My only obstacle to calling Ireland is coordinating the time difference. From my iPhone, I reach out to family and friends from home, office, or while traveling. The device’s digital connection also allows me to text and Tweet, and read The Irish Times as easily as The Washington Post.
Communications were not always so instant, as just remembered at the north Kerry seaside town of Ballybunion. There, on the eastern edge of the Atlantic, on March 19, 1919, an engineer working for Guglielmo Marconi transmitted the first spoken words across the ocean to Nova Scotia.
“Hello Canada, hello Canada.”
Ballybunion “pulled out all the stops” for the recent centenary, the Ballybunion News boasted, including a visit by Marconi’s 89-year-old daughter, Princess Elettra Marconi Giovanelli, who recreated the famous greeting. The Kerryman reported:
Sadly, the original wooden wireless station hasn’t been around since the Civil War era, but the Irish College made for a perfect replacement as all decamped there for the repeat broadcast. It was successfully picked up at a station close to the original receiver in Nova Scotia in a communication that gave many present a thrilling sense of the history – not least the numerous amateur and professional radio operators from across the county and region gathered.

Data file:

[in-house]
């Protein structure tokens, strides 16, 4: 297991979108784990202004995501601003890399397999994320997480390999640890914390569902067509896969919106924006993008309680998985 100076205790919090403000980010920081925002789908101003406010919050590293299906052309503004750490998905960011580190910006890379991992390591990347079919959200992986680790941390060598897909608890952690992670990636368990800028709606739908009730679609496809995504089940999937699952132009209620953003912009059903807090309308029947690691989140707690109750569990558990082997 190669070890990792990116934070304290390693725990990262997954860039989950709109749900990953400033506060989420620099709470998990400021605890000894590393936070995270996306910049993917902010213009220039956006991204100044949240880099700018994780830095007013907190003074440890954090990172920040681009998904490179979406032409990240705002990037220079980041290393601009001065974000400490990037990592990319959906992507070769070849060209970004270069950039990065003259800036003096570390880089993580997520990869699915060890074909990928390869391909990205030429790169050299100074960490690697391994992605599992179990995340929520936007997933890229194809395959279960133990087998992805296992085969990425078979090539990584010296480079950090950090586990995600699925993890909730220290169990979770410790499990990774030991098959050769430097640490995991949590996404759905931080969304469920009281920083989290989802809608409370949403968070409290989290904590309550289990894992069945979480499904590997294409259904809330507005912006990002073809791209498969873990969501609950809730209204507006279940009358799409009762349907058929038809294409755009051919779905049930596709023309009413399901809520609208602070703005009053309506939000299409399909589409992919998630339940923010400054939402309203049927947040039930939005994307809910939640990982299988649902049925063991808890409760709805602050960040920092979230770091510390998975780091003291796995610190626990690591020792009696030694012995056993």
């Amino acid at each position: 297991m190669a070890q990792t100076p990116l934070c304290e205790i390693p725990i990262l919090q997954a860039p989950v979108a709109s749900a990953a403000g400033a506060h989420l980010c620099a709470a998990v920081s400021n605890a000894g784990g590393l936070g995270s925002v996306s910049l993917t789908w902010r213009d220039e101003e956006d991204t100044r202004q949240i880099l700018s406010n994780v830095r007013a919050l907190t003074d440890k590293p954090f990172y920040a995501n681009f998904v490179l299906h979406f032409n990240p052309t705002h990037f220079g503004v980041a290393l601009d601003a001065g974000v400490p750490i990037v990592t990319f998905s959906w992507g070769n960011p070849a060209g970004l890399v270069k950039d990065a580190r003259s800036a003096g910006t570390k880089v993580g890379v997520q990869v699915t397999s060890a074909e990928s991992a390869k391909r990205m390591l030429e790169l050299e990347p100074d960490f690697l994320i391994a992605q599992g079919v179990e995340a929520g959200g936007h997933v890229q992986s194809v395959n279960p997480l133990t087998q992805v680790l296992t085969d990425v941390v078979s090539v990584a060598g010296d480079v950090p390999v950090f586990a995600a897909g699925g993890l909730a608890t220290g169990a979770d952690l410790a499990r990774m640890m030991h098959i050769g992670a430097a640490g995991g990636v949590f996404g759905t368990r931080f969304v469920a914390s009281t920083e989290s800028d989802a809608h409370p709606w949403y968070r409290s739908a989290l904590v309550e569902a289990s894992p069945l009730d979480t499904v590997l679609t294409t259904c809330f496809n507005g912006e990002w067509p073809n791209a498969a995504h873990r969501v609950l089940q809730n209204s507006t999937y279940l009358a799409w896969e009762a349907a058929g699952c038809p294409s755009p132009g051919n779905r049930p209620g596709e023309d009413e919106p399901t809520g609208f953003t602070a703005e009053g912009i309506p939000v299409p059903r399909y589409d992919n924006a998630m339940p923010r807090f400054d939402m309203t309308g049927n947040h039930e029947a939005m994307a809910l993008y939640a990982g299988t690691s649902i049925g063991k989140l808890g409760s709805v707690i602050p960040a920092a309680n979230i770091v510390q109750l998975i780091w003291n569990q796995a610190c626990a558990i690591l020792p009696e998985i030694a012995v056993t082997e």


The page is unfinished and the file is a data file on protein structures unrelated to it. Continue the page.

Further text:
Three months after the original transmission from Ballybunion, British aviators John Alcock and Arthur Brown made the first nonstop transatlantic flight from St. John’s, Newfoundland, Canada, to Clifden in County Galway, about 100 miles north of Ballybunion. Their trip in an open cockpit took just under 16 hours.
Today, I fly from Washington, D.C. to Dublin in less than seven hours. Even as airline seating has become more cramped, the safety and amenities of commercial aviation is taken for granted.
A century ago, communications and travel each entered a new age.